.644 — The Packers' all-time playoff winning percentage, which is the best in NFL history. Green Bay is 29-16, with Pittsburgh 33-21 (.611), Baltimore 9-6 (.600) and Carolina 6-4 (.600) being the only other teams to have won at least 60 percent of their playoff games.
1.72 — Aaron Rodgers career interception in the playoffs, with three in 174 attempts. That's No. 3 in playoff history (among quarterbacks with 150 attempts) behind Drew Brees' 0.70 (two in 285 attempts) and Bart Starr's 1.41 (three in 213 attempts).
6 — Teams in the 12-team playoff field have won a Super Bowl since 2000. That includes Green Bay (Super Bowl XLV), New Orleans (Super Bowl XLIV) and the Giants (Super Bowl XLII) among the NFC's final four.
7 — The Packers have qualified for the playoffs seven times since realignment to eight divisions in 2002. That's the third-most in the NFL behind Indianapolis (nine) and New England (eight). Green Bay, Pittsburgh and Philadelphia are tied over the last 10 years.
7 — New division champions this season, with the Packers one of them after supplanting Chicago. The only repeat champion was New England in the AFC East.
8 — Teams have won back-to-back Super Bowls. The Packers won Super Bowls I and II. The most-recent repeat champion was New England in Super Bowls XXXVIII and XXXIX.
12 — The Packers were one of six teams in the playoff field to have won 12 games in the regular season: Green Bay (15-1), New England (13-3), New Orleans (13-3), San Francisco (13-3), Baltimore (12-4) and Pittsburgh (12-4). That's tied for the most in NFL history with 2003.
13 — Championships won by the Packers. That's the same as the Giants (seven) and Steelers (six) combined among this year's playoff teams. The Steelers lead with six Super Bowls, followed by San Francisco's five, Dallas' five and Green Bay's four.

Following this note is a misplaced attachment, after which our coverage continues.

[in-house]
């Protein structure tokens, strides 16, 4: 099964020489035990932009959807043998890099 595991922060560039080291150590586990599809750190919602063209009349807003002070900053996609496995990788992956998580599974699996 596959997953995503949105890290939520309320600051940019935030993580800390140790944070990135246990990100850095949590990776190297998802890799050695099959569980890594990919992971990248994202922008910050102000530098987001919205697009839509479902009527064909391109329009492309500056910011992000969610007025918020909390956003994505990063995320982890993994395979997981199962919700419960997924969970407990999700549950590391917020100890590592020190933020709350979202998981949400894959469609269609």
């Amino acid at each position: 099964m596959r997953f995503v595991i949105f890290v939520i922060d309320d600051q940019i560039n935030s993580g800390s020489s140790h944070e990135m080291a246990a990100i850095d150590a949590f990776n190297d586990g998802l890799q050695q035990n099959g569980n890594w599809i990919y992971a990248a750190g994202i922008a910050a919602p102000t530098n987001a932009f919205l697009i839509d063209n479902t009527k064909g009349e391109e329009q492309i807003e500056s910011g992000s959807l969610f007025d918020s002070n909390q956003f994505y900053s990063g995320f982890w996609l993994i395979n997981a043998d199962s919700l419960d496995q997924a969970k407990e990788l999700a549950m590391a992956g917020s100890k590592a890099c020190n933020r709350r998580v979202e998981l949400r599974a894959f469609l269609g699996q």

16 — Consecutive seasons in which at least five teams that didn't qualify for the playoffs one season made it the next. Six teams did it this year, including the Giants. The others are Cincinnati, Denver, Detroit, Houston and San Francisco.
19 — Teams that have finished 8-0 at home since the 2000 season. Green Bay, Baltimore and New Orleans did so this season. Of the previous 16, five have reached the Super Bowl and three won it (New England in 2003, New England in 2004 and Indianapolis in 2006).
21.4 — Percentage of No. 1 seeds that have won the Super Bowl since the 12-team playoff format was instituted in 1990. Nine of 42 teams that earned homefield advantage hoisted the Lombardi Trophy; 20 of 42 (47.6 percent) reached the Super Bowl.
27 — All-time playoff appearances by the Packers. That's the third-most in NFL history behind the Giants (31) and Cowboys (30) and tied with the Steelers and Rams.
37 — Career interceptions by the Packers' Charles Woodson in his 14-year career. However, he's got just one interception in 14 career playoff games — including none in seven games with Green Bay.
67.8 — Rodgers career playoff completion percentage, which is No. 1 in playoff history among quarterbacks with at least 150 passing attempts. Kurt Warner is second at 66.5 percent, Brees third at 66.3 percent, Ken Anderson fourth at 66.3 and Warren Moon fifth at 64.3.
112.6 — Rodgers' playoff passer rating, which is the best in NFL history among players with at least 150 passing attempts. Starr is second at 104.8, Warner third at 102.8, Brees fourth at 102.0 and Joe Montana fifth at 95.6. As part of that rating, Rodgers' 8.72 yards per attempt is also the highest in NFL playoff history.
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Bill Huber is publisher of Packer Report magazine and PackerReport.com and has written for Packer Report since 1997. E-mail him at firstname.lastname@example.org, or leave him a question in Packer Report's subscribers-only Packers Pro Club forum. Find Bill on Twitter at twitter.com/PackerReport.